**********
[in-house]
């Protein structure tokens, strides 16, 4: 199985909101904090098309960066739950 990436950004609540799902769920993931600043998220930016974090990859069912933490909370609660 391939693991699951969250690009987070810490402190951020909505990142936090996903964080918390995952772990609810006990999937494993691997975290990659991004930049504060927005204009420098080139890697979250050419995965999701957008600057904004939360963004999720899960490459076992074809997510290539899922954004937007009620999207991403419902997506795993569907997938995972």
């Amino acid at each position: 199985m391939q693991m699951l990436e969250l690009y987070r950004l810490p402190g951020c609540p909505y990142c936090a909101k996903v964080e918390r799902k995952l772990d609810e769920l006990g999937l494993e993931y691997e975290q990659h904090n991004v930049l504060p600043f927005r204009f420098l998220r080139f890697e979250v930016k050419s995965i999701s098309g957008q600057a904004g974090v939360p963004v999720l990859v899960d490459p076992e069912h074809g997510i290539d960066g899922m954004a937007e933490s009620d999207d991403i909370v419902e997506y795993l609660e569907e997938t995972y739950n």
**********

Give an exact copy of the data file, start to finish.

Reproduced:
[in-house]
């Protein structure tokens, strides 16, 4: 199985909101904090098309960066739950 990436950004609540799902769920993931600043998220930016974090990859069912933490909370609660 391939693991699951969250690009987070810490402190951020909505990142936090996903964080918390995952772990609810006990999937494993691997975290990659991004930049504060927005204009420098080139890697979250050419995965999701957008600057904004939360963004999720899960490459076992074809997510290539899922954004937007009620999207991403419902997506795993569907997938995972």
């Amino acid at each position: 199985m391939q693991m699951l990436e969250l690009y987070r950004l810490p402190g951020c609540p909505y990142c936090a909101k996903v964080e918390r799902k995952l772990d609810e769920l006990g999937l494993e993931y691997e975290q990659h904090n991004v930049l504060p600043f927005r204009f420098l998220r080139f890697e979250v930016k050419s995965i999701s098309g957008q600057a904004g974090v939360p963004v999720l990859v899960d490459p076992e069912h074809g997510i290539d960066g899922m954004a937007e933490s009620d999207d991403i909370v419902e997506y795993l609660e569907e997938t995972y739950n």